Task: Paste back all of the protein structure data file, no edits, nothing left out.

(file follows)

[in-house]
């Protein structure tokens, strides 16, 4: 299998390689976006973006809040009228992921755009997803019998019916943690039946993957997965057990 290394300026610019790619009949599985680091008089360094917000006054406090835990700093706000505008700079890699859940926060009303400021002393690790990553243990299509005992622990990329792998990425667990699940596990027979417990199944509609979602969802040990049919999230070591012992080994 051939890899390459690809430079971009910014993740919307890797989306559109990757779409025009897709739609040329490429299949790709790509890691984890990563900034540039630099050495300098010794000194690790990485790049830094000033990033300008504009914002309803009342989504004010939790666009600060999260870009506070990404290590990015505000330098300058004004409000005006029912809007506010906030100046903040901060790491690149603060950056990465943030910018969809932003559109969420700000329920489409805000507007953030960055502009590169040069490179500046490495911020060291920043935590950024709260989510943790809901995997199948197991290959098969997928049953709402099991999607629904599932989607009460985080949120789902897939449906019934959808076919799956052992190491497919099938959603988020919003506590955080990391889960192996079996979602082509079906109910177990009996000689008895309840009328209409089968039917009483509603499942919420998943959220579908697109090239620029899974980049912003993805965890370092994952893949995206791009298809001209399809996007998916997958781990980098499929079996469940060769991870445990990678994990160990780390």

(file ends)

[in-house]
């Protein structure tokens, strides 16, 4: 299998390689976006973006809040009228992921755009997803019998019916943690039946993957997965057990 290394300026610019790619009949599985680091008089360094917000006054406090835990700093706000505008700079890699859940926060009303400021002393690790990553243990299509005992622990990329792998990425667990699940596990027979417990199944509609979602969802040990049919999230070591012992080994 051939890899390459690809430079971009910014993740919307890797989306559109990757779409025009897709739609040329490429299949790709790509890691984890990563900034540039630099050495300098010794000194690790990485790049830094000033990033300008504009914002309803009342989504004010939790666009600060999260870009506070990404290590990015505000330098300058004004409000005006029912809007506010906030100046903040901060790491690149603060950056990465943030910018969809932003559109969420700000329920489409805000507007953030960055502009590169040069490179500046490495911020060291920043935590950024709260989510943790809901995997199948197991290959098969997928049953709402099991999607629904599932989607009460985080949120789902897939449906019934959808076919799956052992190491497919099938959603988020919003506590955080990391889960192996079996979602082509079906109910177990009996000689008895309840009328209409089968039917009483509603499942919420998943959220579908697109090239620029899974980049912003993805965890370092994952893949995206791009298809001209399809996007998916997958781990980098499929079996469940060769991870445990990678994990160990780390």